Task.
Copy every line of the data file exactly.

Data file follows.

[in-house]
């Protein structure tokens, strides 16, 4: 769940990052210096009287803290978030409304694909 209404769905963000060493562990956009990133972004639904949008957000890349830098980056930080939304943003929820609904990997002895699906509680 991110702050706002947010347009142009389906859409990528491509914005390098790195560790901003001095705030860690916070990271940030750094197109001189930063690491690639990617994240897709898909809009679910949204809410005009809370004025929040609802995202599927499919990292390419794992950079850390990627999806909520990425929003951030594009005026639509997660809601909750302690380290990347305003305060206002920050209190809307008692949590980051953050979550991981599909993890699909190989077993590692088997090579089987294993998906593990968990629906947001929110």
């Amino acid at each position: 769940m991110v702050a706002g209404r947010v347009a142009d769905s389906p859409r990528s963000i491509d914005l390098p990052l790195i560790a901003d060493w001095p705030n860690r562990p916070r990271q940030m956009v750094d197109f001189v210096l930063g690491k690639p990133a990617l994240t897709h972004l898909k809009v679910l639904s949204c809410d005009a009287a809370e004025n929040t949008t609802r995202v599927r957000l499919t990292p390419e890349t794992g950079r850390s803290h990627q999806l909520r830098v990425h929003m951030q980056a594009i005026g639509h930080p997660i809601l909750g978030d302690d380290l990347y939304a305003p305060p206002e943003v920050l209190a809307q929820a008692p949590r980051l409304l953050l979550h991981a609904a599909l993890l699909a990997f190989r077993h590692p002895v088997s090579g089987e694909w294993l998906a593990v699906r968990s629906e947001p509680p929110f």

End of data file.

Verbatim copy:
[in-house]
């Protein structure tokens, strides 16, 4: 769940990052210096009287803290978030409304694909 209404769905963000060493562990956009990133972004639904949008957000890349830098980056930080939304943003929820609904990997002895699906509680 991110702050706002947010347009142009389906859409990528491509914005390098790195560790901003001095705030860690916070990271940030750094197109001189930063690491690639990617994240897709898909809009679910949204809410005009809370004025929040609802995202599927499919990292390419794992950079850390990627999806909520990425929003951030594009005026639509997660809601909750302690380290990347305003305060206002920050209190809307008692949590980051953050979550991981599909993890699909190989077993590692088997090579089987294993998906593990968990629906947001929110």
């Amino acid at each position: 769940m991110v702050a706002g209404r947010v347009a142009d769905s389906p859409r990528s963000i491509d914005l390098p990052l790195i560790a901003d060493w001095p705030n860690r562990p916070r990271q940030m956009v750094d197109f001189v210096l930063g690491k690639p990133a990617l994240t897709h972004l898909k809009v679910l639904s949204c809410d005009a009287a809370e004025n929040t949008t609802r995202v599927r957000l499919t990292p390419e890349t794992g950079r850390s803290h990627q999806l909520r830098v990425h929003m951030q980056a594009i005026g639509h930080p997660i809601l909750g978030d302690d380290l990347y939304a305003p305060p206002e943003v920050l209190a809307q929820a008692p949590r980051l409304l953050l979550h991981a609904a599909l993890l699909a990997f190989r077993h590692p002895v088997s090579g089987e694909w294993l998906a593990v699906r968990s629906e947001p509680p929110f």